We’ve talked about the mask before and I have to admit that it was one of my favourites to write. I unleashed my pure unadulterated fury on the subject, because I was sick of having to pretend that I was OK and that I was happy. It’s here if you’d like a read (https://sarahlawrenceonline.com/2019/03/the-mask/).
At the time of writing it I was well aware of what my mask looked like and what it was made up of. I had also come to understand that it wasn’t something to be tossed away carelessly and that it had been honed and toned over the 40 odd years I’ve been on the planet. It was very much there for a reason – to protect me from hurt. And so it wasn’t a decision that I took lightly when I decided to start to peer from behind it for After the Storm and to start to show my true self.
However, what I hadn’t appreciated was the myriad of effects that would come from me being more open about what I was going through. Nor had I appreciated that the impact of ditching the mask for After the Storm would also mean essentially being more open in my life, in my relationships and being more honest with myself.
You’d think it would be obvious wouldn’t you? I mean I’ve plastered my story on the internet in many different ways and anyone can see it. But, for me there’s no denying that talking about your story with friends and family is a lot more difficult. I mean when I make these videos and I write these blogs, I might shed tears and I might get angry or feel emotions that remain hidden from view for most of the time, but I’m here on my own plugging away. I can’t see your reactions and so there’s a level of safety in that I don’t have to have my pain mirrored back at me, as I sit and describe my thoughts and feelings. And there’s comfort in that, because empathy is a real killer when you’re used to holding people off at arm’s length.
So, when the mask has been ditched from one part of your life, it feels odd not to be able to be open and honest with friends and family when they ask about this stuff. In fact, odd is the wrong word – it feels really uncomfortable not to be able to do that, because in essence I’m saying I can talk to total strangers about it, but not the people I love.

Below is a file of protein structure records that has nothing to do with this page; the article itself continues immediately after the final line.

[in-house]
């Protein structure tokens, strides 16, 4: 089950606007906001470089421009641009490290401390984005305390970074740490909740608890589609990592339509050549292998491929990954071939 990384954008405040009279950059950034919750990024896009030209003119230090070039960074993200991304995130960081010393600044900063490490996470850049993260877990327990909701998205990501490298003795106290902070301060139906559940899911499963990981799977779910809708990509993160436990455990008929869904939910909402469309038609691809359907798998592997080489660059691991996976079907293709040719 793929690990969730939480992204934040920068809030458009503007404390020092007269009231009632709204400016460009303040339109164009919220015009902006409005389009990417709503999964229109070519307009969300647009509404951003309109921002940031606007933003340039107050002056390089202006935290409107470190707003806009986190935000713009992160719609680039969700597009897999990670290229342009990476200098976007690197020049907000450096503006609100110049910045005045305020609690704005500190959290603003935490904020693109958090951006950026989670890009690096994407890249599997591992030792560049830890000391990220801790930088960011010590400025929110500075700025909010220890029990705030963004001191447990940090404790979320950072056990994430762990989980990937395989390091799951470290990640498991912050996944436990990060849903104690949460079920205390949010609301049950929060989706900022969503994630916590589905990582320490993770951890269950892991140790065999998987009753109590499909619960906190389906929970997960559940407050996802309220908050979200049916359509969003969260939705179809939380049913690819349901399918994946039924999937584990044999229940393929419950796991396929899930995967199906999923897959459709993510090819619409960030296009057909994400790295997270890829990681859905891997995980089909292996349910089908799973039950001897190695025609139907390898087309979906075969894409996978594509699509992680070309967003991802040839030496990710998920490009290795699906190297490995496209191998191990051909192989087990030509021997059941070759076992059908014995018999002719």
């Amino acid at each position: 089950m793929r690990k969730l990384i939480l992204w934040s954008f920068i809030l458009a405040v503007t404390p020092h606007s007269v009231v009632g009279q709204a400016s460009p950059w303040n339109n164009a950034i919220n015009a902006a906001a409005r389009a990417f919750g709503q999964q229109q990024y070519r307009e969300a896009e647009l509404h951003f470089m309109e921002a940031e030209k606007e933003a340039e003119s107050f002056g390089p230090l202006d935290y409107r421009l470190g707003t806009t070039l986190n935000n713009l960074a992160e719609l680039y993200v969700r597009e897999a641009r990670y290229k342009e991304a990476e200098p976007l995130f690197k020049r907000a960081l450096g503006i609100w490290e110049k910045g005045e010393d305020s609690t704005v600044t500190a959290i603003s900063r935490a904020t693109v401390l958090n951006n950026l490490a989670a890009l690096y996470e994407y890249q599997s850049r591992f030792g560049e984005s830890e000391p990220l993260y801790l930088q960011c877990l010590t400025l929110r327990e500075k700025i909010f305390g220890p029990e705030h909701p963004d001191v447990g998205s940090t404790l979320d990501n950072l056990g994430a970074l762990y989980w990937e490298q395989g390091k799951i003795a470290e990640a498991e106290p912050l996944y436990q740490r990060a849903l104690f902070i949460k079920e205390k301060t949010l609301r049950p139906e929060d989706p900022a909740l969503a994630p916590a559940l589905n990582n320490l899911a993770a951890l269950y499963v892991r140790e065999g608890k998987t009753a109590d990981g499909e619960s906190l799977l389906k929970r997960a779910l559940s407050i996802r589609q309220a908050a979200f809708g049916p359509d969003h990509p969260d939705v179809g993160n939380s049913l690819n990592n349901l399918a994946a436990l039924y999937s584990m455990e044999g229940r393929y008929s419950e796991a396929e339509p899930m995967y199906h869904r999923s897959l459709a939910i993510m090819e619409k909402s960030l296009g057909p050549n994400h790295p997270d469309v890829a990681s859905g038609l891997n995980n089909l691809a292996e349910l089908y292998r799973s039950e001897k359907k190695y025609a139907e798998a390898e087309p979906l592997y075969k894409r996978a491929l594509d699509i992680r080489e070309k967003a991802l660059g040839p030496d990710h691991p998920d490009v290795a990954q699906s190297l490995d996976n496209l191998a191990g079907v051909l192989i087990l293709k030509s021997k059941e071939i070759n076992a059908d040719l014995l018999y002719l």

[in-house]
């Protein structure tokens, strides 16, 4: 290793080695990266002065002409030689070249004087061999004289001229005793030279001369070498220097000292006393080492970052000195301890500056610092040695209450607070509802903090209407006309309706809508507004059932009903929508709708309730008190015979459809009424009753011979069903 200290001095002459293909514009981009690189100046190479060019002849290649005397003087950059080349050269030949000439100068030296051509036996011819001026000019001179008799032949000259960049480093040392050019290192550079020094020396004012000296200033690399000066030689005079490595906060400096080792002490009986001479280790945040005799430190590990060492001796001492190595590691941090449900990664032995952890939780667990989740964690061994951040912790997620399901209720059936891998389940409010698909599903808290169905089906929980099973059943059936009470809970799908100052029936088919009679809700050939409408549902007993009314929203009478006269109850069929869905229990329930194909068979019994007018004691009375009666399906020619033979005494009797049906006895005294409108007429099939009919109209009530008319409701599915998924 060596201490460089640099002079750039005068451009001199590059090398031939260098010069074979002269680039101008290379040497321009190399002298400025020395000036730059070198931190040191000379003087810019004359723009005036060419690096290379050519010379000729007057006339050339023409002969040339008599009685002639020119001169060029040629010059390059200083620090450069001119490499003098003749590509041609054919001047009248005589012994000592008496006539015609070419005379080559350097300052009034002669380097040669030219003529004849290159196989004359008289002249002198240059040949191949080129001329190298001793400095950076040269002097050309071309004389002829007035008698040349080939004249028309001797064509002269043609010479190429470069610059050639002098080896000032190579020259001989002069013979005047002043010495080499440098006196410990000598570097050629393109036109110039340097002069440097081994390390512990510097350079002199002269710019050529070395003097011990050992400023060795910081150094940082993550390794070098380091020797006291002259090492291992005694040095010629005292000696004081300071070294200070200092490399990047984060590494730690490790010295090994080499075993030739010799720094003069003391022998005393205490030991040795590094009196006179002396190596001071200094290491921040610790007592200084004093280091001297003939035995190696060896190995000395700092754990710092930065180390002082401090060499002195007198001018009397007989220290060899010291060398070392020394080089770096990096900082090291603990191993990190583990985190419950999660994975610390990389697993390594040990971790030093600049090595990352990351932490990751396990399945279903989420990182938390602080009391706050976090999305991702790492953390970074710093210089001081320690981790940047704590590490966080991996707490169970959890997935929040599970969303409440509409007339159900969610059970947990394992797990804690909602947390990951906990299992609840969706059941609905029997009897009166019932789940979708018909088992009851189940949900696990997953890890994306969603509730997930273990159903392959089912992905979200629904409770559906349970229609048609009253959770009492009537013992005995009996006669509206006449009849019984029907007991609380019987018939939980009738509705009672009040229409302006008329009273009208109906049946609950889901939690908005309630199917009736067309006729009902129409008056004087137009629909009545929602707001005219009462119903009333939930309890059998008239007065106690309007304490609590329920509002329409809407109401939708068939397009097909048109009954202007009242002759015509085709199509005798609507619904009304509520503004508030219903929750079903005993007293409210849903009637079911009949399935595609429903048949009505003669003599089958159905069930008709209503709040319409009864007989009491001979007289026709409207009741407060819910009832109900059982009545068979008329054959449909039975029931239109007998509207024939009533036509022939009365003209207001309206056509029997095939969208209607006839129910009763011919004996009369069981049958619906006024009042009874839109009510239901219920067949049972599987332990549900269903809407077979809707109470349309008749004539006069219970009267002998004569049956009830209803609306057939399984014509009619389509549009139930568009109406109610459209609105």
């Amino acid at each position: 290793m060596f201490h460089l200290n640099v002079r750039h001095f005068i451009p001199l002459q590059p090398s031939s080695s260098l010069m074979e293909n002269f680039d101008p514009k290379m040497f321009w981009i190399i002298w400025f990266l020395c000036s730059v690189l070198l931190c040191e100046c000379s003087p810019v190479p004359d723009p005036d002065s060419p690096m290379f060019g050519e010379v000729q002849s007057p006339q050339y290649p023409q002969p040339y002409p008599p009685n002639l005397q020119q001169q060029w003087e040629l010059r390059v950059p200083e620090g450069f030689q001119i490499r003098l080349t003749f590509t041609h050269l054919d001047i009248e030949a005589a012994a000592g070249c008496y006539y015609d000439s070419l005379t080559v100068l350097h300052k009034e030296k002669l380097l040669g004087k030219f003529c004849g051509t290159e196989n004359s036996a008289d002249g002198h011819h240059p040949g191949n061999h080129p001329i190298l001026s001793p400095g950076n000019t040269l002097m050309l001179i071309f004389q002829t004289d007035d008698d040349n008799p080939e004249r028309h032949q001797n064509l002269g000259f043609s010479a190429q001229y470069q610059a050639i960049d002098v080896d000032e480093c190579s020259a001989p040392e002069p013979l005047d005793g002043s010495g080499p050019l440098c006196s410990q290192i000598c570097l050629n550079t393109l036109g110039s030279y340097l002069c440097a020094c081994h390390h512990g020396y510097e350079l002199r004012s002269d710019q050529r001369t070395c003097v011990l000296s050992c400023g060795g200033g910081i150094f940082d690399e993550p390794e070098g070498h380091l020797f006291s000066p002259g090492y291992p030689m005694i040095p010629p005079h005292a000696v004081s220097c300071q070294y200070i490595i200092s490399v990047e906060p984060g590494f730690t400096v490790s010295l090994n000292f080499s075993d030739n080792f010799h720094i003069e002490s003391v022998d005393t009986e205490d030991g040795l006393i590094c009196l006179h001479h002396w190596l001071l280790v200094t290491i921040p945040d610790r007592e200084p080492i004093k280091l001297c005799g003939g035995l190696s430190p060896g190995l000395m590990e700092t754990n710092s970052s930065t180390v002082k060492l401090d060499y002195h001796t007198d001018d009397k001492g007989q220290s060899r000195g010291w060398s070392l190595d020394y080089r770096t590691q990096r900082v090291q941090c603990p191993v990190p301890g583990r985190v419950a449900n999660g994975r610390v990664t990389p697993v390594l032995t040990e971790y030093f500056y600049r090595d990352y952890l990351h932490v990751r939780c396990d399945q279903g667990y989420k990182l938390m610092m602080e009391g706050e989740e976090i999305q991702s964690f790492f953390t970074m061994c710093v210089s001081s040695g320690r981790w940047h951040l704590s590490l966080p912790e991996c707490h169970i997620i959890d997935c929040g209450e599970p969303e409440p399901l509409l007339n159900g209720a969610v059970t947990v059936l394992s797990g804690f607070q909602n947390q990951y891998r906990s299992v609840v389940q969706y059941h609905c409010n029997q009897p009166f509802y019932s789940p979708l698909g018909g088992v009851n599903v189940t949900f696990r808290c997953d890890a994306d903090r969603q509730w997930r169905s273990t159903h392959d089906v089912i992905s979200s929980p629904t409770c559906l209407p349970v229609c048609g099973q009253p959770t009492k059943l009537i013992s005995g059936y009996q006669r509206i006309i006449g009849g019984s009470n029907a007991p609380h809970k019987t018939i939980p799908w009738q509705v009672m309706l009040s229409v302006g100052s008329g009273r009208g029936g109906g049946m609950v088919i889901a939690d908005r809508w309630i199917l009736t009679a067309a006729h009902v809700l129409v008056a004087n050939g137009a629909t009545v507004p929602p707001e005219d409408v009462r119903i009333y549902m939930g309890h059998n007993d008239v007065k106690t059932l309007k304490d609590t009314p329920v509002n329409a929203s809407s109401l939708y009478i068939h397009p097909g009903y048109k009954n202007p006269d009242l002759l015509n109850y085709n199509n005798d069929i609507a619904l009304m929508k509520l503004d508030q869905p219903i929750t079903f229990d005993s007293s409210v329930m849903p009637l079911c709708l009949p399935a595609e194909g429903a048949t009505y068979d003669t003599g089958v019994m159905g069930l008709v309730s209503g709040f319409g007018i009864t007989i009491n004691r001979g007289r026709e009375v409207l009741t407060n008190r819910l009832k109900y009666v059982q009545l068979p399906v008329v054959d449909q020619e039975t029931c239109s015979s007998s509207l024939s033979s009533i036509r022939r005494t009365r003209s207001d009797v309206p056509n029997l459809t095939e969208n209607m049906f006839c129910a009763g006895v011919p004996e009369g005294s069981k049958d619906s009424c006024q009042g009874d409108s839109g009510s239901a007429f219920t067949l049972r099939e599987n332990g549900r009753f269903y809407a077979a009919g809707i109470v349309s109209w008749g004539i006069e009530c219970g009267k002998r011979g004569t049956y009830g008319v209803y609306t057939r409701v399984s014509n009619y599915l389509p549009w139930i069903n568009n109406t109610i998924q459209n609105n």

And I don’t know about you, but if you’ve taken the time to speak to your parents, it’s actually painful when you sit and talk to your mum or dad about the emotions and the hurt you feel because you can’t become the parent you wanted. I mean nothing gets away from the fact that your appearance in the world meant that your mum and dad were able to take on those titles, when this isn’t something you’ll ever do.
It hurts when you see friends tear up when you let them in on the smallest slice of your backstory and they question why you weren’t able to share with them at the time. And it leaves you feeling very vulnerable when they want to hug you or support you when you’re struggling with this issue. So, is it any wonder that for years I kept them at arms’ length, so that I didn’t have to see that? And perhaps you have been too.
But, now as I emerge from the mask and I start to show people me, turning up as me, not as some bloody emotionless clone, I have to face up to so many of the fears that I pushed away. Like Gandalf a few weeks ago in my blog, I’ve reached a line in the sand where anything less that rocking up as me, 100% me, feels disingenuous, inauthentic and wrong.
I want to be the real me – in all her Doc Marten wearing, beer drinking, sweary, opinionated, geekiness. I don’t want to have to pretend to be someone I’m not anymore and I certainly don’t want to be the person that leaves a room and is instantly forgettable. I mean, bloody hell, who amongst us wants to be that person?
So, as I ruminate on my own emergence from behind my mask, what do you think you would want to be if fear wasn’t stopping you? Who would you be and what would you look like if you felt able to ditch the mask? What really doesn’t feel comfortable anymore?
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